Lest we forget the festering lairs that contain this year’s death metal offerings, with Dead Congregation leading the charge of well-produced riffage on Promulgation of the Fall, proving to be a staple for how to mix and master modern death metal in a way that is clear yet retains that crunch and vivid texture of more amateur production values. Diocletian killed my whole family by blasting them with Gesundrian, and then Swallowed cannibalized their corpses (hehe) with the maniacal dirges of Lunarterial. Being without a family and in shock by the state of their half-eaten, mangled bodies I jammed some death metal that wasn’t so depraved, and found that Morbus Chron were absolute masters of their craft. Sweven was my favorite death metal record of the year, and proved that being formulaic was the bane of creativity, and that sometimes it was ok to rummage around and pull influences into death metal that aren’t traditionally considered complementary to the genre. It turned out to be a weaving epic consumed with riff after riff after riff until I discovered that, had Diocletian not already killed everyone I knew and loved, Morbus Chron would have stolen their affection away from me because it’s simply impossible to not forsake your loved ones and bow in worship at the altar of Morbus Chron riffage.
There was more to 2014 than just death and black metal, though, with some albums crossing genre lines or just straight up not being metal while still being more than worthy of mention. Musk Ox pulled at heart strings with Woodfall, and had Vali not released Skogslandskap last year I would say it was the best neofolk album in recent memory, but Woodfall tackles soundscapes that Vali never has the complexity to touch. Rather than being a pure, earthy, natural record, Musk Ox aim for more grandeur, and through the use of string movements and mournful tones seizes these more complex emotions with vigor, creating a record that makes you ask questions that don’t necessarily have easy answers. Falls of Rauros’ Believe in No Coming Shore is another album that makes you think, proving itself a more than worthy follow up to The Light that Dwells in Rotten Wood as my local black metal act attempt to break the world stage – a place they surely belong with their unique blend of folky atmospheric black metal that is distinctly different from the Cascadian crowd. Woods of Desolation showed once more with As the Stars that post black metal doesn’t have to forsake the raw, abrasive roots that it owes its existence to, and Vindensang prove that less is more in the lumbering fear that builds on the oceanic Alpha – an ambient record with extremely dark underpinnings. Even my beloved Insomnium showed a willingness to adapt and bridge the gap between the old sound I am enamored with and the new sound I’m still apprehensive about. I still listen to Shadows of the Dying Sun on a regular basis.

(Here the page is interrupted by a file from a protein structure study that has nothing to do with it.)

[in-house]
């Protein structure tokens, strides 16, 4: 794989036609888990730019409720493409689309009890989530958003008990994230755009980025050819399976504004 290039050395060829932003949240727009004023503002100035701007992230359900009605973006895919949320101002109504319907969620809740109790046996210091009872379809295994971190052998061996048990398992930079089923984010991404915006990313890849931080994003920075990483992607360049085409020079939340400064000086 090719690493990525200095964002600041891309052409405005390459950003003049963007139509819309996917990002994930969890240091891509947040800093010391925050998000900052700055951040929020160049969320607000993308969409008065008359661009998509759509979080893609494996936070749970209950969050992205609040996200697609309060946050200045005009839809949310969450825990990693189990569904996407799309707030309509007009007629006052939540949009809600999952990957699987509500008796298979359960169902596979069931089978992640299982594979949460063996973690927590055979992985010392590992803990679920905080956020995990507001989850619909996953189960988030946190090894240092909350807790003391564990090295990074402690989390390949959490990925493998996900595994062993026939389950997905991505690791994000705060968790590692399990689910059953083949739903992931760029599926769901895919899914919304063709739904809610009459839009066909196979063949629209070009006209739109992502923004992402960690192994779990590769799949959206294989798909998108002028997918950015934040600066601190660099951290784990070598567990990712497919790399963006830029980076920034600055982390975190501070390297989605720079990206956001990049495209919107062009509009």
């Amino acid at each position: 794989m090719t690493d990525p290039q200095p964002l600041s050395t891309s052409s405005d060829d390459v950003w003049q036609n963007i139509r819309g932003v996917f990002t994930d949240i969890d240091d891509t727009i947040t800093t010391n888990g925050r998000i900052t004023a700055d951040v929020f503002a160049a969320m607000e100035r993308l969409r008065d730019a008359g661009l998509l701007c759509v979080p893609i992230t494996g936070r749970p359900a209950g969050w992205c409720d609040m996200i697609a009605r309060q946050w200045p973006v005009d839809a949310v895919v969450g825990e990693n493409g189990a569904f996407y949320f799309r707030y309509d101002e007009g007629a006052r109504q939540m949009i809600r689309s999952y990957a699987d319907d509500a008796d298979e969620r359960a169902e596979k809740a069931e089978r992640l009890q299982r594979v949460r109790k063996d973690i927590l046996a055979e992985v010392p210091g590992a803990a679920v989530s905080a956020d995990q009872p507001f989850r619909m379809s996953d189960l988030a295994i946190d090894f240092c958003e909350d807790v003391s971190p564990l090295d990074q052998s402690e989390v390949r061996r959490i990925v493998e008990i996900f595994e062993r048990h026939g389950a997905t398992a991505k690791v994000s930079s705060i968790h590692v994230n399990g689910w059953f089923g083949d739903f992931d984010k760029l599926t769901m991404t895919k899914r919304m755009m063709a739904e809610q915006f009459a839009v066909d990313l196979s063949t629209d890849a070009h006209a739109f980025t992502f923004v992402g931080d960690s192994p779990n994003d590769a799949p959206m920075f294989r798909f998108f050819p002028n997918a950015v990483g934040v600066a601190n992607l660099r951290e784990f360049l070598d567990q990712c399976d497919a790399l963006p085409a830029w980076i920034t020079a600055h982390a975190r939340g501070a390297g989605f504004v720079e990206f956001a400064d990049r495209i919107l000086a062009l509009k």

I could write for 2 or 3 thousand more words about every album I liked in 2014, and if that doesn’t reveal my true feelings I’ll just go ahead and say it: 2014 was just superb for metal. I know I made a lot of fuss early on about how there were some really awful records that found their way into the light, but the reality is that they pale in comparison to the records that stole the show and proved that this year was a special one. All of the genres and sub-genres I love had multiple 4.5 offerings this year – in the past I’d be hard pressed to find one single album in a year that deserved a 4.5. Am I getting softer as a critic? If my In Flames review didn’t already clue you in to the answer, I will go ahead and say no. I can’t possibly list every album I loved and keep this thing a reasonable length, as I’m sure the few of you who are still reading are ready to fall asleep in your chair, so I’ll end it here. Just know that if you haven’t heard what metal has given us in 2014, you better stop complaining about Casualties of Cool or D’Angelo in the staff year-end list and krieg.